All Aboard Harvest | Sherry: Getting ready to roll
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Sherry: Getting ready to roll

Hi y’all! My name is Sherry Zimmerman from Bishop, Texas. I am co-owner of Zimmerman Farms. I have been farming and custom harvesting with my husband Brian for over 20 years. He is a fourth-generation farmer and harvester. We have four kids: Wailynn and Wyatt, who are 14 years old and identical twins; Wesson is 12; and Whitleigh is 10. We are our harvest crew with the help of a few family members, too.

We run combines and cotton pickers. We begin our combine harvest with wheat around mid-May in Texas and Oklahoma, and normally have that wrapped up in mid-July. We then head back to Texas to harvest our milo and corn crop. We always hope to have few days off after combine harvest to get our cotton pickers ready to roll, literally. However, this never happens. The kids and I run combines while Brian gets the cotton pickers ready.

We have not begun our cotton harvest yet but look forward to beginning in the next week or so. We run three John Deere 7760s and one CP690, all are cotton pickers-balers. Getting these pickers ready is not an easy task, so once the kids and I are finished combining, we join him in working on the pickers. We change about 7,200 spindles, 2,160 moisture pads, and 960 doffer pads—and these are the easier jobs. We are currently in the middle of replacing a turbo on one of our pickers. It has been challenging, from removing the turbo, to finding one in the United States, apparently there was only two, to trying to get the new one back in its place, we havetwisted off more bolts than expected and it has turned into a more difficult job than expected. However, we don’t quit, we push through the challenges because nothing compares to harvest time, especially cotton harvest. One of our favorite times of the year. Nothing else smells like picker grease and cotton.

Now, let’s talk little bit about cotton. Cotton in our area is planted early March and can be harvested as early as July or as late as October. However, this year in our area that is not the case, we suffered a severe drought and lost all of our cotton. Although this was the situation at home, we are thankful for our farmers further north of us that were able to produce a crop.

Cotton is a flowering plant. Its growing season is approximately 150 to 200 days. It is a beautiful plant to watch grow. Cotton is a fiber and is used for many, many things from money to baseballs, medical supplies to animal feed, rope to cooking oil and thousands of other items.We use baler cotton pickers to harvest cotton. They roll an 8-foot by 8-foot round bale of cotton, which is then covered with plastic wrap. The bale weighs about 5,000 pounds and consists of cotton, seed, and gin trash (minimal stalks, burrs and leaves). The bale will contain about 2,000 pounds of cotton and 3,000 pounds of gin trash. These bales are stacked in a row of four to eight, left at the edge of the field to be loaded in a module truck or on a semi-trailer, and hauled to the cotton gin. Sorry, y’all … the cotton gin is not an alcoholic beverage. Ha Ha! The cotton gin is where the cotton gets ginned. The cotton goes through the machine that separates the fibers from the seed and the gin trash. After this process you are left with a ginned cotton bale. Cotton is measured by lint pounds. Five hundred lint pounds makes up ginned bale of cotton. Hopefully next time we visit, we will be rolling up some cotton. We are excited to share this year’s cotton harvest with each of you. And look forward to answering any questions y’all may have about cotton harvest.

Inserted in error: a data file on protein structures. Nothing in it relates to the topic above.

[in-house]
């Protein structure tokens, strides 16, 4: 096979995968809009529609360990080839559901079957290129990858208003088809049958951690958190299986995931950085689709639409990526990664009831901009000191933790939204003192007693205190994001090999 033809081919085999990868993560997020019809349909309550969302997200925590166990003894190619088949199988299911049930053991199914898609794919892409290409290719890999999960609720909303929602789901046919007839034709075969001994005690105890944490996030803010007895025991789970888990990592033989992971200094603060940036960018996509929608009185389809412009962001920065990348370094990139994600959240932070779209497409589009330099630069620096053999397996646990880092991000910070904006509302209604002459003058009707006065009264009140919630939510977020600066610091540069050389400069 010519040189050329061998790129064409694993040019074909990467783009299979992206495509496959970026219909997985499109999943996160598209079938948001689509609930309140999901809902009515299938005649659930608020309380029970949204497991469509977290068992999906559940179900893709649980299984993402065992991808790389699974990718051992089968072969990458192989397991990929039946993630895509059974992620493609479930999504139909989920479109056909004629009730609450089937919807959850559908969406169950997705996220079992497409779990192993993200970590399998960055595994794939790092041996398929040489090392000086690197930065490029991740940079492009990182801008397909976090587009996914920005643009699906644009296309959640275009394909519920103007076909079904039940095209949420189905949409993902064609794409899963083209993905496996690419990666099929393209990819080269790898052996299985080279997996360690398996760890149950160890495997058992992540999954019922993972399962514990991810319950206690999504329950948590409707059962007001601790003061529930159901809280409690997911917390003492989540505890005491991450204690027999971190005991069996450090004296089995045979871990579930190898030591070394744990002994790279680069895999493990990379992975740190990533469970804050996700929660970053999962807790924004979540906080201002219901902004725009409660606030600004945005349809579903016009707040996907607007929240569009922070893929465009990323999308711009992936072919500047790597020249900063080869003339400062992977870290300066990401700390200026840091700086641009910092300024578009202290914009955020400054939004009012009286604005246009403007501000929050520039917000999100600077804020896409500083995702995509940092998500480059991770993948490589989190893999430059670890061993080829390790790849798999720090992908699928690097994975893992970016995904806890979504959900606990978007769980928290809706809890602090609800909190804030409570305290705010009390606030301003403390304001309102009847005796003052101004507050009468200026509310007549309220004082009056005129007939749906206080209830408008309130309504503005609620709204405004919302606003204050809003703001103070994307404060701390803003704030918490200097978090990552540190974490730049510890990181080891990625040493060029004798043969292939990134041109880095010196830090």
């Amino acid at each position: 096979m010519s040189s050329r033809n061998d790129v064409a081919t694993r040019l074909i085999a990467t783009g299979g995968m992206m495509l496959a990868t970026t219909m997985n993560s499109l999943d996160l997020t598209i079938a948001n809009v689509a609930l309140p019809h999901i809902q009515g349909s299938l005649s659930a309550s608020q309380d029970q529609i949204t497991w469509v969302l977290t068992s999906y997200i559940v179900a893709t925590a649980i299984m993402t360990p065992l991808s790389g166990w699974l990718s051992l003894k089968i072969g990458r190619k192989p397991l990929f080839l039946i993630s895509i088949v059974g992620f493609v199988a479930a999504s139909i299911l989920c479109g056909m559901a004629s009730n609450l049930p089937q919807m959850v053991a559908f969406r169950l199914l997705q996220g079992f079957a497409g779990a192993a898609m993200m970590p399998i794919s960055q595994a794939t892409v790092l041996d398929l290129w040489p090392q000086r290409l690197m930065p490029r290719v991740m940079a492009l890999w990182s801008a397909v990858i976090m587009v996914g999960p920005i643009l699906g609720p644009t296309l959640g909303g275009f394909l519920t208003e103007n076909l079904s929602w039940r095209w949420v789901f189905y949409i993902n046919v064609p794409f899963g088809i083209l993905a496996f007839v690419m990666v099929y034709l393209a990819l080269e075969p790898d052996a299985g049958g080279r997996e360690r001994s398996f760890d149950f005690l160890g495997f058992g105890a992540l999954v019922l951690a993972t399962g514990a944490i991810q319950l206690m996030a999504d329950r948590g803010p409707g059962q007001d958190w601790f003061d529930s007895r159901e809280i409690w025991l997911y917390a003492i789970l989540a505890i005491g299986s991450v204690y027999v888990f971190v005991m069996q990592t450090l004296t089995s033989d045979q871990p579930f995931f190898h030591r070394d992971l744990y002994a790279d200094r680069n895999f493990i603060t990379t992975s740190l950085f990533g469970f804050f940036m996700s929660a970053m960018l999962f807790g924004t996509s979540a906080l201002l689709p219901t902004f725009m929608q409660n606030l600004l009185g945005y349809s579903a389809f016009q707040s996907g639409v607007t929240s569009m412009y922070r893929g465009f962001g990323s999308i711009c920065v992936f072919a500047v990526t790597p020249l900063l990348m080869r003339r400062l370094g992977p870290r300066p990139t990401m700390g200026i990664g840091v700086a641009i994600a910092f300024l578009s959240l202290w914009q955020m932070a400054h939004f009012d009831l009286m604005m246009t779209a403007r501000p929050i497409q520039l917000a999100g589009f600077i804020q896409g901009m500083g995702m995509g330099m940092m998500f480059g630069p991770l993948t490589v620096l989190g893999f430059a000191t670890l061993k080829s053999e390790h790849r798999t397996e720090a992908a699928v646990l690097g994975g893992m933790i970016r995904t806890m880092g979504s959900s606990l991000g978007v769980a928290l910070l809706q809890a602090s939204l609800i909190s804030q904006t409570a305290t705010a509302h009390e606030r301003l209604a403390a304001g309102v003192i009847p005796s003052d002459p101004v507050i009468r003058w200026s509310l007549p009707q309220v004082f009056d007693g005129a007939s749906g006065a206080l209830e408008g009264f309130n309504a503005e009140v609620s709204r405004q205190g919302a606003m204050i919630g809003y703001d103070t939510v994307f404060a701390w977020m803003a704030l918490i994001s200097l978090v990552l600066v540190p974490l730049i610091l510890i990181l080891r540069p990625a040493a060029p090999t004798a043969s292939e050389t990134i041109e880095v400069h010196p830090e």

Sherry Zimmerman can be reached at

All Aboard Fall Harvest is brought to you by Unverferth Mfg. Co. Inc., ITC Great Plains, Pivot Bio, U.S. Custom Harvesters, T-L Irrigation, Titan Machinery, and High Plains Journal.

Sometimes you just need smaller hands. That’s where Wesson comes in.

  • Tom Stegmeier
    Posted at 20:29h, 28 September

    Welcome to the AAWH fall run Sherry !! Sure nice to have a cotton farmer on board , as for me I’am an ex Alberta 3rd generation grain farmer. back in 2005 worked on a acre cotton & wheat farm in NSW .their cotton was all slope/siphoned irrigated ,lots of work . was lucky worked on the wheat side . Work smart ,Work safe !!

  • Jim Scott, lll
    Posted at 15:14h, 29 September

    good to finally get a cotton picker in this bunch, you are right about the smell of picking cotton i love it! i look forward to reading your posts “cotton is King in South Carolina”

  • Colene Solomon
    Posted at 12:38h, 01 October

    Sherry! I am so proud of you and this new adventure! What a great resource to educate us non farmers and chronicle all of the memories and hard work each of you do all year long from Brian, you, Wailynn, Wyatt, Wesson and Whitleigh. May the good Lord continue to watch over you and all our farmers who make the world go round with blood sweat and tears. Z6 por vida!

  • Hadley Annabell
    Posted at 17:09h, 01 October

    What an awesome family! You’re teaching your kids valuable lessons about family and work ethic while contributing to people’s daily lives by giving us cotton! I know how hard you all work! So proud of all of you!

  • Gloria Allison
    Posted at 20:27h, 04 October

    Great write up Sherry!! I’m thrilled that we were able to meet you and your family in Amarillo at the Harvesters Convention. Keep up the great work of writing informative articles and working as a family and look forward to seeing you again in the future.